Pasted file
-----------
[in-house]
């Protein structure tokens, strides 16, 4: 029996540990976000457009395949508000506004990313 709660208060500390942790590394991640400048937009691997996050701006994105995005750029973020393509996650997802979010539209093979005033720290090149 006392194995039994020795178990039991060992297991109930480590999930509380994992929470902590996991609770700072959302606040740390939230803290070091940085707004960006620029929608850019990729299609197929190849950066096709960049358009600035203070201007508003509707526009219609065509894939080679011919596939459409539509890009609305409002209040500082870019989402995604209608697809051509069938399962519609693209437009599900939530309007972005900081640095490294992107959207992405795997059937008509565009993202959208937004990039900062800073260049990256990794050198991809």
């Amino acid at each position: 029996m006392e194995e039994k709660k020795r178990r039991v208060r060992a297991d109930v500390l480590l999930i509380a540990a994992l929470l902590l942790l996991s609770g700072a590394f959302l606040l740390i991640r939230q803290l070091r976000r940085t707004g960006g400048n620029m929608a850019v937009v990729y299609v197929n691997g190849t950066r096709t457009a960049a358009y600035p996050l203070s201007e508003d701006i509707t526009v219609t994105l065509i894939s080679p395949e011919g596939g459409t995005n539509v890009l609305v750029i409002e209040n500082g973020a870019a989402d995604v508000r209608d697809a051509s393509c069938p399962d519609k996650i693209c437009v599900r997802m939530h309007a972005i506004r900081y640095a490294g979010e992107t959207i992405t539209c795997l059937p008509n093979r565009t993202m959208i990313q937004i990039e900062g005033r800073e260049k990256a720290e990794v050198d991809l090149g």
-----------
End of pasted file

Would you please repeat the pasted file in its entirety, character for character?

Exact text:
[in-house]
């Protein structure tokens, strides 16, 4: 029996540990976000457009395949508000506004990313 709660208060500390942790590394991640400048937009691997996050701006994105995005750029973020393509996650997802979010539209093979005033720290090149 006392194995039994020795178990039991060992297991109930480590999930509380994992929470902590996991609770700072959302606040740390939230803290070091940085707004960006620029929608850019990729299609197929190849950066096709960049358009600035203070201007508003509707526009219609065509894939080679011919596939459409539509890009609305409002209040500082870019989402995604209608697809051509069938399962519609693209437009599900939530309007972005900081640095490294992107959207992405795997059937008509565009993202959208937004990039900062800073260049990256990794050198991809």
């Amino acid at each position: 029996m006392e194995e039994k709660k020795r178990r039991v208060r060992a297991d109930v500390l480590l999930i509380a540990a994992l929470l902590l942790l996991s609770g700072a590394f959302l606040l740390i991640r939230q803290l070091r976000r940085t707004g960006g400048n620029m929608a850019v937009v990729y299609v197929n691997g190849t950066r096709t457009a960049a358009y600035p996050l203070s201007e508003d701006i509707t526009v219609t994105l065509i894939s080679p395949e011919g596939g459409t995005n539509v890009l609305v750029i409002e209040n500082g973020a870019a989402d995604v508000r209608d697809a051509s393509c069938p399962d519609k996650i693209c437009v599900r997802m939530h309007a972005i506004r900081y640095a490294g979010e992107t959207i992405t539209c795997l059937p008509n093979r565009t993202m959208i990313q937004i990039e900062g005033r800073e260049k990256a720290e990794v050198d991809l090149g």